My Father’s Shoes

I like shoes.  Diana sometimes calls me a “Shoe Whore”.  She may be right, but that is also the pot calling the kettle black.  I can even recall liking shoes while I was growing up.  Even though I had just a pair of dress shoes and a pair of tennis shoes…that was all you needed.  And sometimes the “dress shoes” were a pair of Hush Puppy loafers.

But I fondly remember being fascinated by my father’s shoes.  Two pair in particular.  The first pair were a pair of black dress shoes (not Hush Puppies) that had a perpetual shine.  Almost immaculate, except for the sole.  The sole showed a lot of wear.  These shoes were from a men’s store that was here in St Louis, Boyd’s (now long gone).  It was a nice one, perhap a middle class or working class Brooks Brothers type of store.  The brand of the shoes were “Threadneedles” and they were made by International Shoe Company, also in St Louis, also gone.  These shoes seemed to have a steel toe, it was almost like the toe on a military boot.  And the soles were very thick…and I remember my dad’s soles showing a lot of wear.  So much that you could see where a hole had started to wear through and you saw the layers of leather begin to show on the sole.

The other pair of shoes that I was drawn to were a pair of work boots.  Actually dad went though several pair of work boots.  Dad made the transition from a salesman to an electrician.  This helped the sole of the Threadneedles to last a while longer, but he wore the boots hard.  When he would come home from work as an electrician, dad would usually be dirty, wet, sweaty, muddy, frozen or something along those lines.  It seemed like most of his jobs were outside.  So mom had him take the boots off at the front door and leave them on a rug.  I can still see those boots.  I think what fascinated me about these boots/shoes was what they seemed to represent to me.  Covered in dust.  Perhaps they were muddy.  Maybe the leather got nicked and was torn a bit.  Worn laces.  Typically one boot was standing upright while the other was simply limp or on it’s side.  They represented a man and his work.  For his family.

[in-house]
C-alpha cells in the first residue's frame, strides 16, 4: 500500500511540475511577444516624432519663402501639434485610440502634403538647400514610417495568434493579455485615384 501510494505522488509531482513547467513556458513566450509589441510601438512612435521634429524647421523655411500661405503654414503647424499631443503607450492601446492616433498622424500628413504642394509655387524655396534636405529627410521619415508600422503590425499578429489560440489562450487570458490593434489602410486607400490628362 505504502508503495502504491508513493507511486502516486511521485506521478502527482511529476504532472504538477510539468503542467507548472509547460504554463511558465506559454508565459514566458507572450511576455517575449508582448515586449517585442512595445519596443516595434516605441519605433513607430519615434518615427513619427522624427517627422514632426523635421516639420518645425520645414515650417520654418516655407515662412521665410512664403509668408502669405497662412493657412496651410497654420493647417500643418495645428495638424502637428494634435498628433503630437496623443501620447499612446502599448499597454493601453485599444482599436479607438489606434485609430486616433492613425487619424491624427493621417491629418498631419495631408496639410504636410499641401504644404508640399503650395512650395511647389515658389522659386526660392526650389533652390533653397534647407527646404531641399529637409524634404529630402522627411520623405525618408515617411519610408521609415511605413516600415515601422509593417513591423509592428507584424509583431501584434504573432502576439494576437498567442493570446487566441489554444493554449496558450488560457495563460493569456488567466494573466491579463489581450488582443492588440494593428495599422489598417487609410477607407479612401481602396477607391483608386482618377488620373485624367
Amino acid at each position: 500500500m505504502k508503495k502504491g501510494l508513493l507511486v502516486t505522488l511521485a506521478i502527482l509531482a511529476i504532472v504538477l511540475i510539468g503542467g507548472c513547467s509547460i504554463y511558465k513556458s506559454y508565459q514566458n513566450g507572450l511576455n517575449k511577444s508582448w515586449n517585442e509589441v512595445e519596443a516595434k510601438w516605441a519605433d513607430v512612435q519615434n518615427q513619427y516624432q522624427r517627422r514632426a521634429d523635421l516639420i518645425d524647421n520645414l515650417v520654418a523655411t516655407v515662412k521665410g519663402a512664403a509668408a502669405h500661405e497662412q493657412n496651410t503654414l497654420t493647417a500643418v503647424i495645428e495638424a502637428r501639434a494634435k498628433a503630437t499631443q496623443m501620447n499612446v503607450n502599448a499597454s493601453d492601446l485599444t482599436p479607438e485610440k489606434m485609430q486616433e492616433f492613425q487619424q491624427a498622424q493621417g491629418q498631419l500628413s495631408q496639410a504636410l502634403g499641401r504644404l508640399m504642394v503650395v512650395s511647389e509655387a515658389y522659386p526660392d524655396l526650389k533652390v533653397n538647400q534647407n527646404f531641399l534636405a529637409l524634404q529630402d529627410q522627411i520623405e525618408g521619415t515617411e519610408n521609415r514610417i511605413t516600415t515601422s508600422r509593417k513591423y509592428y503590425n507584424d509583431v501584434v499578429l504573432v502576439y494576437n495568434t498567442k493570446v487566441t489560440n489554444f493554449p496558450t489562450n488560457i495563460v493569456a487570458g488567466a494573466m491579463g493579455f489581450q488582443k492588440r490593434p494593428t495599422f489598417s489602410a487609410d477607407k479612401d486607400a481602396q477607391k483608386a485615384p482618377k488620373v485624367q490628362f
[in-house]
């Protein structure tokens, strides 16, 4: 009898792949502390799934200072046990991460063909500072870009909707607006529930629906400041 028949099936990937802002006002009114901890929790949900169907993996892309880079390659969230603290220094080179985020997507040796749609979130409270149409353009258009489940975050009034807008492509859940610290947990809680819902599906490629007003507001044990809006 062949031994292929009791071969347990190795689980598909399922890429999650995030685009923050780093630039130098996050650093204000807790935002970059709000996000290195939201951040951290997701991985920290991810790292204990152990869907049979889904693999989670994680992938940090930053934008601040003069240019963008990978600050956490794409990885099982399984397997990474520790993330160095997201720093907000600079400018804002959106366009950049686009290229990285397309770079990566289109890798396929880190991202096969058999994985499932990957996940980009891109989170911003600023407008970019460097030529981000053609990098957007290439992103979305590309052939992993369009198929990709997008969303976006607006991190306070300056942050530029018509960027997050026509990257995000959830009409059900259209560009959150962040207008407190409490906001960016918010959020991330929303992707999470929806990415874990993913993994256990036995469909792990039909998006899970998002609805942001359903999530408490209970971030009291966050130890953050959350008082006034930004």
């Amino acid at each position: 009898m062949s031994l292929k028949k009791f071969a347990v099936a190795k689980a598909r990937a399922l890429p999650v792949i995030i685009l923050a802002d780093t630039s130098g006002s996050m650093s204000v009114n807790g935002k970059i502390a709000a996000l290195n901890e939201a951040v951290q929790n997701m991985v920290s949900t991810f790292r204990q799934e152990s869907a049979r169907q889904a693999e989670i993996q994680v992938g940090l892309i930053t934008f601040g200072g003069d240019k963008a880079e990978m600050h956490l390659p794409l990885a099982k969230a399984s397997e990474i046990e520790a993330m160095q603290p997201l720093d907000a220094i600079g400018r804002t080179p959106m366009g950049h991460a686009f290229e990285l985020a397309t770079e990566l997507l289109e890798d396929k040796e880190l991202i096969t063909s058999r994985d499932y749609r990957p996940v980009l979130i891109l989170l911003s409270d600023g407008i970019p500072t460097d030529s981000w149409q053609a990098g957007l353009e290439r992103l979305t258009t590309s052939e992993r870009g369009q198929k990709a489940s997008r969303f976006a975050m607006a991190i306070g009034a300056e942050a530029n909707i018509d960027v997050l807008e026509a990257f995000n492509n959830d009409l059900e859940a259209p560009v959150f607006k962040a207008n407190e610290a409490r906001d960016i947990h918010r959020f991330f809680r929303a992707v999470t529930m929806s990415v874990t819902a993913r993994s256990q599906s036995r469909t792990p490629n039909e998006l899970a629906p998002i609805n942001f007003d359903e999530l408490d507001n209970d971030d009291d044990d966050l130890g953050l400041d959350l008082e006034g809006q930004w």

And I guess that is what also drew me to the Threadneedles.  They were dad’s work shoes as a salesman.  Sturdy.  Got a shine.  Dependable.  Tough as steel.  Lot’s of wear and tear left in them.  As different as the two pair were, they were the same.  Belonged to the same man.  Hard work.  Showed a little wear.

As I get wiser (code for older) I understand more.  I understand what it took for my dad and his shoes to do for me and the rest of the family.  The courage.  Strength.  Faith.  Responsibility.  Accountability.  Broad shoulders carrying it all.  Including carrying me when I needed it and carrying himself with Pride.  Not the bad kind.  But a pride in his work, family, life and…his shoes.

I have never tried to fill those shoes.  I can’t.  No one can.  No one can fill another’s shoes.  You just need to do your best.  Find your way.  Have faith and belief.  Be the person you are and not someone else.  Have your own shoes and let them speak for you in a way that stands for something.  Someone.

Be proud.  Stand tall.  Have faith.

They are your shoes.  Make them count.

I suppose dad’s shoes were a reflection of him.  Of his life.  A little polish.  A little scruff.

A lotta life and love.

I hope my shoes are similar…the life and love part anyway.

I thought I would end on a musical note.  One of Leon Russell’s notes.  He has a song, “My Father’s Shoes” which is pretty good and seems kind of appropriate.  Whether it works in the post or not, I will leave it to you to decide. Either way, enjoy the song, the post and your life in your own shoes.

My Father’s Shoes, Leon Russell

What can I say to this child of my own
When he looks up to me for answers?
He’s got trust in his eyes and such innocent ways.
What are the words I can say?

Can I tell him of my life?
And can it be used for his own life’s goal, an example
To follow and finally remember some day?
What are the words I can say?

I could say “I was once wondering just like you,
And I understand the things you’re feeling.”
But gray hair and lines on my face just might say
“The old man is always talking that way.”

And now I think of my daddy, he wore this kind of shoes.
And after all this time, I think I know him.
I’d like to say I love him, but the time has passed away.
What are the words I can say?
What are the words I can say?

 

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Published in: on March 1, 2014 at 12:02 pm  Comments (2)  

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2 CommentsLeave a comment

  1. I, too, am a “collector of shoes,” however your post shows me the tremendous power of the very ordinary within our lives. You brought the shoes of your father to life. What an extraordinary tribute to your dad. Sometimes it is not what our parents said to us. It is what they did and the way they did it. Two very different pairs of shoes. Same message. Thanks for sharing.

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